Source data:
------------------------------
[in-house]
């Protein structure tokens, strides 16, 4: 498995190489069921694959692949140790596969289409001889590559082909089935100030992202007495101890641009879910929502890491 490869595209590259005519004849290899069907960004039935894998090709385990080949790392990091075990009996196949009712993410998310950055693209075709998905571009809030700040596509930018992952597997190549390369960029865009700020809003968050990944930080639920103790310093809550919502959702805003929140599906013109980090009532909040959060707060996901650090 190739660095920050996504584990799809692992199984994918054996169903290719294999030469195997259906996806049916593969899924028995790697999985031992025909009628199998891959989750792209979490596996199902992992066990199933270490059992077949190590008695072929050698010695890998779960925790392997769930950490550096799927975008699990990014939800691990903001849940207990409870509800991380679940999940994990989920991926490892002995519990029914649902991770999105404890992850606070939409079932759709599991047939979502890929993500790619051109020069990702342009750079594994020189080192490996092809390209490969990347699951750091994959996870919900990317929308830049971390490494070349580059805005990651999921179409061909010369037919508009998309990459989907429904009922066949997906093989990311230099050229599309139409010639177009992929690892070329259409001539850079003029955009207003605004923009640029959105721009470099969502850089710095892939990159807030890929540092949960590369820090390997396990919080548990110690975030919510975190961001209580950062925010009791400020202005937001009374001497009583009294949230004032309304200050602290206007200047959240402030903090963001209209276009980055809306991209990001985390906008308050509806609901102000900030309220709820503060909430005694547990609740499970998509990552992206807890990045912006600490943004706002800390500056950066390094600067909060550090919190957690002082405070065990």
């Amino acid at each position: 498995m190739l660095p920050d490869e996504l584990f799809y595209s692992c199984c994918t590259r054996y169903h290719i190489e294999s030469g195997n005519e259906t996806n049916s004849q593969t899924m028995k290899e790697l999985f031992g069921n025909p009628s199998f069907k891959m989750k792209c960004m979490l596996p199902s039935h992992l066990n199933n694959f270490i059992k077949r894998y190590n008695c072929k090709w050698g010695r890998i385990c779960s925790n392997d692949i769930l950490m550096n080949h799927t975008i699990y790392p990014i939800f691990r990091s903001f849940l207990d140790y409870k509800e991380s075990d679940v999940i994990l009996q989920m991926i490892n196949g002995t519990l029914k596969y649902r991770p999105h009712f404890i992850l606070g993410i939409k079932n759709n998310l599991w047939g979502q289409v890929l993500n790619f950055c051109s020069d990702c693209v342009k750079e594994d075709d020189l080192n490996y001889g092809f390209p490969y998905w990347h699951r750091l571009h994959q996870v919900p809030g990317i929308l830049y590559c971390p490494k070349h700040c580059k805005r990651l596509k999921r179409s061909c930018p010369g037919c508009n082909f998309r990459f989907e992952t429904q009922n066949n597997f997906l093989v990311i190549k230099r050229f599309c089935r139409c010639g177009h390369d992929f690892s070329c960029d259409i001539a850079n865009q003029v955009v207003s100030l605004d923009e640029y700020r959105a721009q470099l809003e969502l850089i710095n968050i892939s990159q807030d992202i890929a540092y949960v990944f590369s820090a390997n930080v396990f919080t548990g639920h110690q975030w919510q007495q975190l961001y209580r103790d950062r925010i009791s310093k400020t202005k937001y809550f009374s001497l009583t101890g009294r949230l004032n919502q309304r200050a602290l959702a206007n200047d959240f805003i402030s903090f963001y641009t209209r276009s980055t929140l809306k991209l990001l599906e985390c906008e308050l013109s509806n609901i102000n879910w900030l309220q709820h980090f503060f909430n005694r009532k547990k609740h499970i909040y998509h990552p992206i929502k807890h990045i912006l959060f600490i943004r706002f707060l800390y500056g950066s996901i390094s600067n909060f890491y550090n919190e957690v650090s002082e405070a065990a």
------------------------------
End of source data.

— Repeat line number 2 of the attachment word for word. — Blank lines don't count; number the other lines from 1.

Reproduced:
């Protein structure tokens, strides 16, 4: 498995190489069921694959692949140790596969289409001889590559082909089935100030992202007495101890641009879910929502890491 490869595209590259005519004849290899069907960004039935894998090709385990080949790392990091075990009996196949009712993410998310950055693209075709998905571009809030700040596509930018992952597997190549390369960029865009700020809003968050990944930080639920103790310093809550919502959702805003929140599906013109980090009532909040959060707060996901650090 190739660095920050996504584990799809692992199984994918054996169903290719294999030469195997259906996806049916593969899924028995790697999985031992025909009628199998891959989750792209979490596996199902992992066990199933270490059992077949190590008695072929050698010695890998779960925790392997769930950490550096799927975008699990990014939800691990903001849940207990409870509800991380679940999940994990989920991926490892002995519990029914649902991770999105404890992850606070939409079932759709599991047939979502890929993500790619051109020069990702342009750079594994020189080192490996092809390209490969990347699951750091994959996870919900990317929308830049971390490494070349580059805005990651999921179409061909010369037919508009998309990459989907429904009922066949997906093989990311230099050229599309139409010639177009992929690892070329259409001539850079003029955009207003605004923009640029959105721009470099969502850089710095892939990159807030890929540092949960590369820090390997396990919080548990110690975030919510975190961001209580950062925010009791400020202005937001009374001497009583009294949230004032309304200050602290206007200047959240402030903090963001209209276009980055809306991209990001985390906008308050509806609901102000900030309220709820503060909430005694547990609740499970998509990552992206807890990045912006600490943004706002800390500056950066390094600067909060550090919190957690002082405070065990």